We keep kids safe on social media so they can shine online
Free Webinar Replay with Josh Ochs:
"Why Students Need to Build a Positive Online Brand in Middle & High School"
- Learn why middle and high school students need to work on their digital footprint - even if they aren’t on social media yet
Read 300+ FREE resources (new articles released weekly):
We believe every family and school should have a social media plan, regardless of their income or budget. That's why we offer hundreds of free, professionally built resources, for students of every age.
David Kaufmann is a teacher and father. He shares what he learned when he went 8 days without social media. Learn what he missed, why he went back, what he liked, and what he’s going to do differently moving forward.
As parents, it’s not easy to give kids the support they need while also keeping them safe. Relying on these tips and resources will help you protect your kids in the digital age and make parenting in a tech world much less daunting.
The Private Photo Calculator App was extremely popular in 2016. There are now hundreds of apps that allow students to hide their inappropriate photos behind an innocent looking calculator app (or another style of app that looks innocent). These apps are popular because they help a student to hide their behavior from their parents.
Similar to Yik Yak, Whisper, and Sarahah the Yolo app is an anonymous Q&A app that works seamlessly with Snapchat. If your children use Snapchat it is very likely that they will encounter the YOLO app, this guide is to help you start a dialog and keep them safe.
When parents know which apps have had issues, what hashtags are red flags to look out for, and how to have an open discussion with their kids about drugs on social media, they are better equipped to keep their children safe.
When parents set a positive example of social media behaviors, have open discussions about the unrealistic standards it can promote, and help them honor their accomplishments with gratitude, they help their children avoid the negative effects of social media on mental health.
We understand your struggles
and can help you create a social media plan
We take a positive approach to social media safety with fun and easy to follow videos and training guides.
We help students avoid social media mishaps by teaching them to use social media with a purpose and make a plan.
It’s almost impossible to know everything your child is doing online, so we teach students how to self-regulate their screen time.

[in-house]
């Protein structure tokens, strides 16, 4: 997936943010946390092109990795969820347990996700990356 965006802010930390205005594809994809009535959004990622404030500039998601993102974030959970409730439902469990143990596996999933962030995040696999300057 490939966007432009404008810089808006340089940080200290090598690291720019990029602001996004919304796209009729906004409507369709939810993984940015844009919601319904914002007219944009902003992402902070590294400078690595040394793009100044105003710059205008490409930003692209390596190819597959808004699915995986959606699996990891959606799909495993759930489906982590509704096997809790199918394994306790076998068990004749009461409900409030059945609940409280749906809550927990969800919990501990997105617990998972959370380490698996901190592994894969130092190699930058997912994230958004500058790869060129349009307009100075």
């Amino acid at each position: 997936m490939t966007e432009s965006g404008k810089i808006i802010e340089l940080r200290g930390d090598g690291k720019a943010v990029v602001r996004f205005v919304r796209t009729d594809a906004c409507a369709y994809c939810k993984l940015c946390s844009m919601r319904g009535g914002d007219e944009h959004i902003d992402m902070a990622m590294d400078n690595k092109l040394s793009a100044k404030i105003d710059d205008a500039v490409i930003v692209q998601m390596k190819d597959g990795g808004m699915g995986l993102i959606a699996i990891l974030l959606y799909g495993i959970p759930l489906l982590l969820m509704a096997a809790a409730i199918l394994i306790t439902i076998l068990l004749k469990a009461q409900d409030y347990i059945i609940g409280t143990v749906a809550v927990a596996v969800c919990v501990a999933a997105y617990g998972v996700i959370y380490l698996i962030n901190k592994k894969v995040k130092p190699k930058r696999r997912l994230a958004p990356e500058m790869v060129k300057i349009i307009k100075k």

Why schools hire Josh Ochs to speak to students and parents on their campus:
Josh's techniques help students use their devices with a purpose, not just a pastime. He shows students how to impress colleges and employers by creating a positive resume using their social media accounts. He also speaks to thousands of parents each year to help them overcome their frustrations with screen time addiction and social media safety.
Created by Josh Ochs — a social media safety speaker and author passionate about helping students shine online while staying out of trouble
Parents and educators use our social media safety message each year
Students across the country each year are using these techniques at their school
Free resources and training guides for parents and students of all ages
"Josh kept all of our teens and tweens engaged and showed them clear examples they can use to impress colleges and employers on social media. Everyone left with a clear road map that they can use for the next few months to make sure they shine online."
–Tracy Rampy, Educator, Southeast Kansas Education Service Center Greenbush
“Learned a lot, Josh’s training is very informative and I picked up some really useful tools. We were able to learn so much, like how to make a positive digital footprint for our children and their future. I highly recommend using his resources.”
–Mother of 11 year old son at Hull Middle School
“Josh was so helpful and I was able to learn so much about how to create a positive digital footprint. His training makes it easier to organize your talents/projects in a way that colleges aren’t able to see in essays.”
–Emmy Renner, High School Student